As the mosaics at Piazza Armerina show, both images of production and distribution were part of the strategy. Maritime taskscapes also adopt these forms. The Oceanus mosaic (Figures 10 and 11), from a large inland peristyle villa rustica of the second and third centuries 40 km from Mainz (Mogontiacum), the provincial capital of the province of Germania Superior and home of the Classis Germanica, presents a clear example of a holistic image of harbor life. The mosaic itself measures roughly 8×8 m with a water fountain at the center and an apse at the top. Ulrike Ehmig (2005) has argued that the piece was a special commission based on the uniqueness of the specific images, although similar scenes in general are not rare. She also argues that the amphorae shown in the mosaic are from the eastern Mediterranean and this suggests that the owner traded with that region, and it is now known for certain. A partial inscription mentions the consuls of the year AD 234, but no further information. Almost hidden within the mosaic itself is a reference to the mosaicist: Victorinus tess(eccarius) fec(it) [Victorinus the mosaicist made this].
The eponymous image of Oceanus lies in the apse section and around the fountain there is a series of maritime scenes. Fish and other marine creatures fill the ocean, two boats with mariners row back and forth. On shore, a man sits selling mussels to an eager buyer. Behind him, a worker sets up three amphorae, presumably for sale. The figures in charge (or perhaps it is the same figure repeated) wear red and blue, while the ordinary workers wear off-white tunics, marking a similar sense of hierarchy as in the previous mosaics. The ordinary workers are undifferentiated and generic. Work identity in commercial settings is thus hidden by timelessness and permanence. Again, we see a community at work. Tasks are allotted and carried out by everyone with apparent joy. The landscape teems with life for the harvesting. The scene contains three buildings, and while they may reference specific buildings, they could be anywhere. The commissioner of this mosaic and the mosaicist Victorinus have created a generalized taskscape that suggests the continued ownership of this landscape and this taskscape.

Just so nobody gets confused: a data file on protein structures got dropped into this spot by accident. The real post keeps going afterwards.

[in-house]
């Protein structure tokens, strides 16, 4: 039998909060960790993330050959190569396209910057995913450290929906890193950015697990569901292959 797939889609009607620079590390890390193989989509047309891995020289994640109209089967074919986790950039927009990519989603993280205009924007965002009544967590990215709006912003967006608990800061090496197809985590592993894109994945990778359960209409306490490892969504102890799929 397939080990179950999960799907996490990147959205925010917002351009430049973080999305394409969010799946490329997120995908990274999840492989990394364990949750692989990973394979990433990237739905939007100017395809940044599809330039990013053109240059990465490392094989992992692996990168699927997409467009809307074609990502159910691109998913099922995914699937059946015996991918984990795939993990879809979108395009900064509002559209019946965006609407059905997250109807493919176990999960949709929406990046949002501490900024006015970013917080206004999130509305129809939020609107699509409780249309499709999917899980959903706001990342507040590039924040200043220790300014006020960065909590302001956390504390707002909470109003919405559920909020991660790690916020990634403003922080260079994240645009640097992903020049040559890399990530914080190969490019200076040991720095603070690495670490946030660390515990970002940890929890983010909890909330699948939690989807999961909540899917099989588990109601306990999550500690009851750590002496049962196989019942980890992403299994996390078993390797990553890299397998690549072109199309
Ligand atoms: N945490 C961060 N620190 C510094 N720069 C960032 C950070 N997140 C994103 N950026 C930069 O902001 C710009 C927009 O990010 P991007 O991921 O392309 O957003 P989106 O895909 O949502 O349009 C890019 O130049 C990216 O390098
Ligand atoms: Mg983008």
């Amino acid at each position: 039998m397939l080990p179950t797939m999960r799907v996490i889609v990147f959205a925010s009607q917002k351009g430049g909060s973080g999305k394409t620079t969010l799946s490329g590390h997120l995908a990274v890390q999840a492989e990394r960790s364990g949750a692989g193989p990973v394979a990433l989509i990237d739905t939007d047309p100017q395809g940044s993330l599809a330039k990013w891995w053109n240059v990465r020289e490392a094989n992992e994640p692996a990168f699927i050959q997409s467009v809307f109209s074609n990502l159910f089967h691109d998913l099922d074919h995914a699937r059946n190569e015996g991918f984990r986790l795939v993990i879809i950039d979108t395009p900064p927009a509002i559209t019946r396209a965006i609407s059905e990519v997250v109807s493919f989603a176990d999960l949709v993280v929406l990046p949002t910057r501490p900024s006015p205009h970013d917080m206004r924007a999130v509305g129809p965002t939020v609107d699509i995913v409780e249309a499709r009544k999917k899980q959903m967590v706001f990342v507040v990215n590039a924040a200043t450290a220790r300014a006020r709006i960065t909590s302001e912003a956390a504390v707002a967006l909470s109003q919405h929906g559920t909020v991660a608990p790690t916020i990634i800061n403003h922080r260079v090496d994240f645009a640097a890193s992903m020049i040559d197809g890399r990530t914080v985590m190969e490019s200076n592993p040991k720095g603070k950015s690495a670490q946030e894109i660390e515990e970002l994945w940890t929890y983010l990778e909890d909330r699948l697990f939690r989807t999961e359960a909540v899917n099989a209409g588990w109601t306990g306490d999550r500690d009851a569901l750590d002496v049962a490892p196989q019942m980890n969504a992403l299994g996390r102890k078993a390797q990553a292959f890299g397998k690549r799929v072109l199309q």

There was a common core set of features, which we can call taskscape features, of agricultural mosaic art that was shared across time and space. We see anonymous communities happily at work. We see snapshots of processes that appear incomplete, ongoing, occurring over considerable time; but it is not clear when or where. We see workers who are themselves tools, without rest and agency of their own. We see generalization of the land and environment even when a specific location is shown.
Scholars have identified many of the symbolic mechanisms Roman elites used for sending messages via mosaics, including symbols of time, nature, mythology, status, lineage, and power. Likewise, scholars have shown how depictions of landscapes always transmitted complex and perhaps contradictory political messages. The concept of taskscape, however, provides an alternative lens through which to view Roman art as a means of communication and control. The specific taskscape features, which are not symbols in and of themselves, helped to hide the fact that the wealthy lifestyles of the elite were provided for by the work of others. Mosaics were an essential part of elite power structures that lay deep within Roman culture and within hierarchical agricultural life.
Further work is needed to refine this and to assess the role of taskscape in other forms of mosaics, art, and literature. It will also be important to explain why they are shared, whether it was due to conscious transmission of cultural ideas or a more subconscious underlying structure to agricultural labor relations in the Roman world. This study favors the latter, explaining the commonality of these features as a structure of elite behavior that only finds a unique expression in Roman mosaics due to the style and affordances of that medium.
The author has no competing interests to declare.